Hopefully, one day, schools will teach girls about their bodies before they develop, knowledge and access to contraception will be a right not a privilege, poverty will constrain no one, and unwanted pregnancy will be a thing of the past.

I know that’s idealistic. We live in an eternally imperfect world. But maybe, if we keep arguing, reasoning, fighting for change, at least part of that vision will come true.

It’s An Emergency

I’m glad to say I’ve been settling into NYC life fairly easily and seamlessly. Things are starting to feel familiar. The hundreds of people packed into a narroHudsonw subway car reminds me of the C1 ride during a class change. Running along the Hudson make me feel like I’m running on path along the river at home. The screeching and bustling of 14th Street that my apartment overlooks is becoming background noise. I’ve learned I can only buy at the grocery store what I am able to carry back five blocks to my apartment (which means I need to make special trips for watermelon, but it’s worth it). I even cracked the code that is the laundry payment system.

Yesterday morning was a typical one: April and Raissa knocked on my and Sai’s door a few minutes before we were actually ready to leave, we rushed out the door and into the concrete jungle and were on our way to Union Square Station. On the walk to the station, I chatted with Raissa while April and Sai trailed a few feet behind. Our conversation was briefly interrupted by ear-piercing sirens as an ambulance zoomed by, weaving through the dense traffic on 14th Street. Raissa looked at me and said, “I find the sight of cars moving out of the way for an ambulance so beautiful.”

I paused for a few moments to think about what she had said to me. I responded with a question, asking if it was because she knew someone who was suffering was about to be helped. Raissa answered my question and the conversation switched to a different topic.

I had never thought about a loud, bustling ambulance as a beautiful sight, but I understand it now. An ambulance is sent to someone who immediately needs help. For the vehicle to get to where it has to go, it requires the compliance of hundreds, maybe even thousands of people to stop what they are doing for just a brief moment and to clear a path. These people are unaffected by the situation to which the ambulance is answering and have no personal connection to it. They may think to themselves “someone is hurt” or “someone may be dying” and move out of the way. Regardless, they create a route that potentially will give someone an opportunity to be helped.

As I volunteered as Choices this past Saturday, I witnessed the stark contrast between the situation described above and what occurs when the protestors come. Each Saturday, people who are anti-abortion, known as “antis,” arrive outside the clinic in Queens by about 6:40 a.m. in anticipation of the women who will be arriving when the doors open at 7 a.m. As a Choices escort, I threw on a white coat and joined the protestors in lining the streets, awaiting the patients. My responsibility as an escort was to ensure the safety of the women as they entered the building. It sounds like a simple task, but it took some self-control, courage and the willingness to be slightly physical with the antis who were forcefully trying to hand women pamphlets and restrain them from entering the clinic. My years of experience playing basketball and lacrosse came in handy as I was playing defense on the antis, inserting myself between them and the patients.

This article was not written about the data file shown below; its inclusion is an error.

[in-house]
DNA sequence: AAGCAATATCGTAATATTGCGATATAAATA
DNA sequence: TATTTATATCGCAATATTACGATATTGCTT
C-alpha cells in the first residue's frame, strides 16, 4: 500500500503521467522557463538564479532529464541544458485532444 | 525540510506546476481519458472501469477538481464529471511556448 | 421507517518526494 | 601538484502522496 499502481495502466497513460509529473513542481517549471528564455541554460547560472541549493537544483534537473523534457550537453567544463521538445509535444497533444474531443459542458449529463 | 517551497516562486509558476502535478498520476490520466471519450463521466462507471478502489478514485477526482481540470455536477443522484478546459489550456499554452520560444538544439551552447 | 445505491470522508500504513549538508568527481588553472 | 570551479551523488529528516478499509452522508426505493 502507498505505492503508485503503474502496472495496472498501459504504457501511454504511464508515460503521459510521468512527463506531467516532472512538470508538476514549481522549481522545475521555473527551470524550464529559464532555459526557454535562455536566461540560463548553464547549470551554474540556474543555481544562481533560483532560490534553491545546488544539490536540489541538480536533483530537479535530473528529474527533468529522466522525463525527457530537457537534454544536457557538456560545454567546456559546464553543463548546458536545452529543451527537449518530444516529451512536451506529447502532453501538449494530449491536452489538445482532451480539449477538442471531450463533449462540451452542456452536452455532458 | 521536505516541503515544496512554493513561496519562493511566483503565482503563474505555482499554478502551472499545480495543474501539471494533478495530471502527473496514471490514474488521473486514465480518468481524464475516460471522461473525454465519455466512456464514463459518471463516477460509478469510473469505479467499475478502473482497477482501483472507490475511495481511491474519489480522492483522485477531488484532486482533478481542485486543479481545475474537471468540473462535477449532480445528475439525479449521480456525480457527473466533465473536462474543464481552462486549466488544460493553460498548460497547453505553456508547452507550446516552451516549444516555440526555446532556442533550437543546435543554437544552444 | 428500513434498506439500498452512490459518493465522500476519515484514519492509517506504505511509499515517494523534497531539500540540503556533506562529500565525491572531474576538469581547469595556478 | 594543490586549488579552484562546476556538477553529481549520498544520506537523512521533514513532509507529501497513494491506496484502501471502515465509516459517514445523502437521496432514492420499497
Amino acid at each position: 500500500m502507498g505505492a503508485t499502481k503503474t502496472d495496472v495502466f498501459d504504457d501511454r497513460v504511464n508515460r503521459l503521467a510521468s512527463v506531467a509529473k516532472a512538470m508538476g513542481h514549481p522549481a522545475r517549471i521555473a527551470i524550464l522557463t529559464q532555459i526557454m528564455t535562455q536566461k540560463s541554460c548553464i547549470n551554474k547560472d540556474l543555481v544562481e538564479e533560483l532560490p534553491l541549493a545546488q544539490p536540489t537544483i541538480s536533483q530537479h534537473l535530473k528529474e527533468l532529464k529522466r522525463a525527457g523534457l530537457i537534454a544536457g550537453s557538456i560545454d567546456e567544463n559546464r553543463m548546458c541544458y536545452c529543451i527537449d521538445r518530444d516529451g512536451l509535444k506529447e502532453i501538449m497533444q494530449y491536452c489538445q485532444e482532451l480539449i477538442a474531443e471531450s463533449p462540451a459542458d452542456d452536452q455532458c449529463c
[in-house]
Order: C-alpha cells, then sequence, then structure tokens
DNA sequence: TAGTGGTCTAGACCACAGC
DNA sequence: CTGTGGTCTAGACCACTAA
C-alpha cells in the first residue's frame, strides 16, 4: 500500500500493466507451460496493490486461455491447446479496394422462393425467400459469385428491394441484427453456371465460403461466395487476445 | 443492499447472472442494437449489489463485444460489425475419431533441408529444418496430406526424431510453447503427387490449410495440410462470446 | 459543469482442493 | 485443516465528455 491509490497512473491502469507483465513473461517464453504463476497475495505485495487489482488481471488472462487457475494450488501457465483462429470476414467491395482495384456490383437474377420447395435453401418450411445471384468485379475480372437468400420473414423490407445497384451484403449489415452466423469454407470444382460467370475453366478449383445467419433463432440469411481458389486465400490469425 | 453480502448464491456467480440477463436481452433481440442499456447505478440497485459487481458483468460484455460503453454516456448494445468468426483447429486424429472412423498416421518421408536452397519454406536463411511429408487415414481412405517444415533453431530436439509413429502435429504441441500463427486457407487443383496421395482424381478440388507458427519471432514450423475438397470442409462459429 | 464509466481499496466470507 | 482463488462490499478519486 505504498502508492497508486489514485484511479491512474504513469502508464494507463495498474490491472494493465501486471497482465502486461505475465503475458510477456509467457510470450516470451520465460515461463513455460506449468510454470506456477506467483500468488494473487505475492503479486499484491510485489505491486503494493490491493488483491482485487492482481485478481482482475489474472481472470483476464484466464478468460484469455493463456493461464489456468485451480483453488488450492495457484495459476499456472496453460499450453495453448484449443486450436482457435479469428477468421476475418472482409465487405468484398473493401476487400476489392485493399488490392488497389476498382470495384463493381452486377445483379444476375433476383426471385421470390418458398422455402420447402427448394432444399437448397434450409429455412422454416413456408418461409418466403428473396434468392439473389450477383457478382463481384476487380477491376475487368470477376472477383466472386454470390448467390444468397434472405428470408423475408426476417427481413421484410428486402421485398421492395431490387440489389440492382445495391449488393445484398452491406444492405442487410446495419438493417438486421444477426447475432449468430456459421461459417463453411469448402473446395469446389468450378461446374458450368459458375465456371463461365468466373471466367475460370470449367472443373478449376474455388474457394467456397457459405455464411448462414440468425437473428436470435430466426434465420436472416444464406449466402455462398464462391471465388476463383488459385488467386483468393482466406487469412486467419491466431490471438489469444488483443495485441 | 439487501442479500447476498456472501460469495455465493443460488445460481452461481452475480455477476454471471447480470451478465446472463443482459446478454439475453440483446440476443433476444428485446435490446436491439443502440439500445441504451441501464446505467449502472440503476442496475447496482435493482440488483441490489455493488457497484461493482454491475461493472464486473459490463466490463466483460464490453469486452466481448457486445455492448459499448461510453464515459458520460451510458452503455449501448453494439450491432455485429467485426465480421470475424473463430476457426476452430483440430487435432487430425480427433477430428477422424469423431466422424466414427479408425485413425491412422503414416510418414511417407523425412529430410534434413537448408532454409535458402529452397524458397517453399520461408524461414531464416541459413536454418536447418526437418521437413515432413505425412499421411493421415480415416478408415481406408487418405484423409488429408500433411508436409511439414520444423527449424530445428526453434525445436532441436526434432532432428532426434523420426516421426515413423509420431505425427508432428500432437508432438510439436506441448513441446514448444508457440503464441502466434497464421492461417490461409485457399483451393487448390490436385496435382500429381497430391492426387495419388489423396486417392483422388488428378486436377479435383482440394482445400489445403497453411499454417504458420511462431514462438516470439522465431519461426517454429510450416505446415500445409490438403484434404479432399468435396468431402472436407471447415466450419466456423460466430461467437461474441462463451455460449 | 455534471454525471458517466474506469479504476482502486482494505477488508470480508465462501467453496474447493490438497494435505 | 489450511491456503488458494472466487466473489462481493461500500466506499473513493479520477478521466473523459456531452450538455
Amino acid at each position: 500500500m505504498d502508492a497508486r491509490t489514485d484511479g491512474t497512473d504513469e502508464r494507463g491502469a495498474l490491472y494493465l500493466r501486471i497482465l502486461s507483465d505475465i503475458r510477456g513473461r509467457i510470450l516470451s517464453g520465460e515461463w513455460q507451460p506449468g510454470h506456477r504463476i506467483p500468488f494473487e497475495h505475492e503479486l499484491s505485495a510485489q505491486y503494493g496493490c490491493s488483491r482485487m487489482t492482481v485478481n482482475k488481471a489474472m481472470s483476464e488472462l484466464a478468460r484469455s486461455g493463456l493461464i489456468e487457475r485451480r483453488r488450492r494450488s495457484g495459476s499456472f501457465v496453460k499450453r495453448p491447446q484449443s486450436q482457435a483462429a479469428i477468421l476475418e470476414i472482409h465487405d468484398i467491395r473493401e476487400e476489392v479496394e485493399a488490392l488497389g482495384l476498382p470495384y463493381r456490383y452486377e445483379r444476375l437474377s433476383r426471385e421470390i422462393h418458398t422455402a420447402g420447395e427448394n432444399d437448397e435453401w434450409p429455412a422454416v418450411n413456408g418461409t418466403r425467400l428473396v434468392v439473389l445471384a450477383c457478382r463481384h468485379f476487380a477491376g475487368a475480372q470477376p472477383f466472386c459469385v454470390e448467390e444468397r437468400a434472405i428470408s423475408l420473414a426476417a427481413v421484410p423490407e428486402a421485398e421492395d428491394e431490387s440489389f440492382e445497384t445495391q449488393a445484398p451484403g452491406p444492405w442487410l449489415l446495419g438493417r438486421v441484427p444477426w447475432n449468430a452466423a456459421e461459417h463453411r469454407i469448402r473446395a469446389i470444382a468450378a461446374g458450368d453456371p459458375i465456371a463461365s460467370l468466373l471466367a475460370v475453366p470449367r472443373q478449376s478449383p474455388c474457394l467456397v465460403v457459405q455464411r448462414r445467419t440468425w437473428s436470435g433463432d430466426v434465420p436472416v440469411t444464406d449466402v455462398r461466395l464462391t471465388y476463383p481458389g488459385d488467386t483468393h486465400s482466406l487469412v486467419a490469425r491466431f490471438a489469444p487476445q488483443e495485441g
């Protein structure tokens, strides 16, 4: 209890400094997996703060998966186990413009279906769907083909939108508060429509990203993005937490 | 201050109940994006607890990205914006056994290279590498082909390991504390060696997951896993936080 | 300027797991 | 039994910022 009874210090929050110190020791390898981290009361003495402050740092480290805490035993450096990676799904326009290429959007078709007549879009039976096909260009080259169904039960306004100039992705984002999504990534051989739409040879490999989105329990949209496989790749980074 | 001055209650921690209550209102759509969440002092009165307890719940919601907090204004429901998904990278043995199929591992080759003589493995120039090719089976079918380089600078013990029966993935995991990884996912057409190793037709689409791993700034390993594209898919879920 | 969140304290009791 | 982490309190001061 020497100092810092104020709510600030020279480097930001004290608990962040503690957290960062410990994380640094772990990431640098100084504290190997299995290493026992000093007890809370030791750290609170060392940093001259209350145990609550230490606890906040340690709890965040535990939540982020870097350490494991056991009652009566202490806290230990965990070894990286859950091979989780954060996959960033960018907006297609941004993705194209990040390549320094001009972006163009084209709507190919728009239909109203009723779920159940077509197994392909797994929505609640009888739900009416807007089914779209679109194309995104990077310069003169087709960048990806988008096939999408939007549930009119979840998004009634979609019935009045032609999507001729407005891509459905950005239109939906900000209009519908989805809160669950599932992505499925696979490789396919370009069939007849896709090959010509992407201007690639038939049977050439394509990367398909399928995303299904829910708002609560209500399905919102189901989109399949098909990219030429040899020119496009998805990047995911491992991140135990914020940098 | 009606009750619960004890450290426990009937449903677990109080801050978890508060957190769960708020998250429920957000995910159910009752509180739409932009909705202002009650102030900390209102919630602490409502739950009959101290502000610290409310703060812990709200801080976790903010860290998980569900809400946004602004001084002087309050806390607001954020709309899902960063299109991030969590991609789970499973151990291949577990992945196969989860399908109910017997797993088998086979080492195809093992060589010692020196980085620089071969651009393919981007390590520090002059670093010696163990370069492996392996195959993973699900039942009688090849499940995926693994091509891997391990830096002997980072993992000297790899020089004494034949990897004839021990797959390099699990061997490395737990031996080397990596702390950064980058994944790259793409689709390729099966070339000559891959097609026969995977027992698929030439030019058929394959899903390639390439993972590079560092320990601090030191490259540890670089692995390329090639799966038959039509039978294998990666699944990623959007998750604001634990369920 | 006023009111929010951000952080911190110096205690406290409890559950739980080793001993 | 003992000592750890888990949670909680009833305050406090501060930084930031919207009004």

Screen Shot 2015-06-21 at 9.38.42 AM

Just as thousands of Americans create a path daily for an ambulance to reach a person in need, I helped create a path for women to have safe access to healthcare. However, no one is physically restraining the drivers from clearing the way for someone in need. While these women entering the clinic were not necessarily emergency cases, the oppressive conditions in which they are entering urgently needs to be addressed and changed.

Due to these circumstances worldwide, women are hurt. Women are dying.

Who is going to help clear a path for them?

Subway Revelations

I’d dreamt of the dizzying blur of giant, metal cages whittling by, filled with mysterious people headed to mysterious places that I would never know. I’d seen in famous movies, read in great novels of the infamous underground stations, thinking it was some great rainbow road transportation service comparable to flying across the world in an airplane. All my training on Duke buses (C3’s, anybody?) had prepared me for this very moment. And by the end of my first day in one of these magical, speeding contraptions, I could finally say that I had been inside a real subway train. A real New York City subway train.

A real smelly, crowded, fast, disorienting, jerky New York sbway train.

All this time, I had romanticized the idea of the subway–a fantastic line of trains, hidden from plain sight on the ground, but busy taking people across the state underneath the surface. Not to mention super convenient and very wallet-friendly! But as I stood inside one of these hovering cars, the realism hit me: the tangible fact that I was inside one, getting to my first day of work at National Domestic Workers Alliance…and it didn’t feel that great. To be honest, I felt a little cheated. Strange men would floss their teeth with their beards in front of me, people who smelled like they lived with the Teenage Mutant Ninja Turtles in the sewer would linger nearby.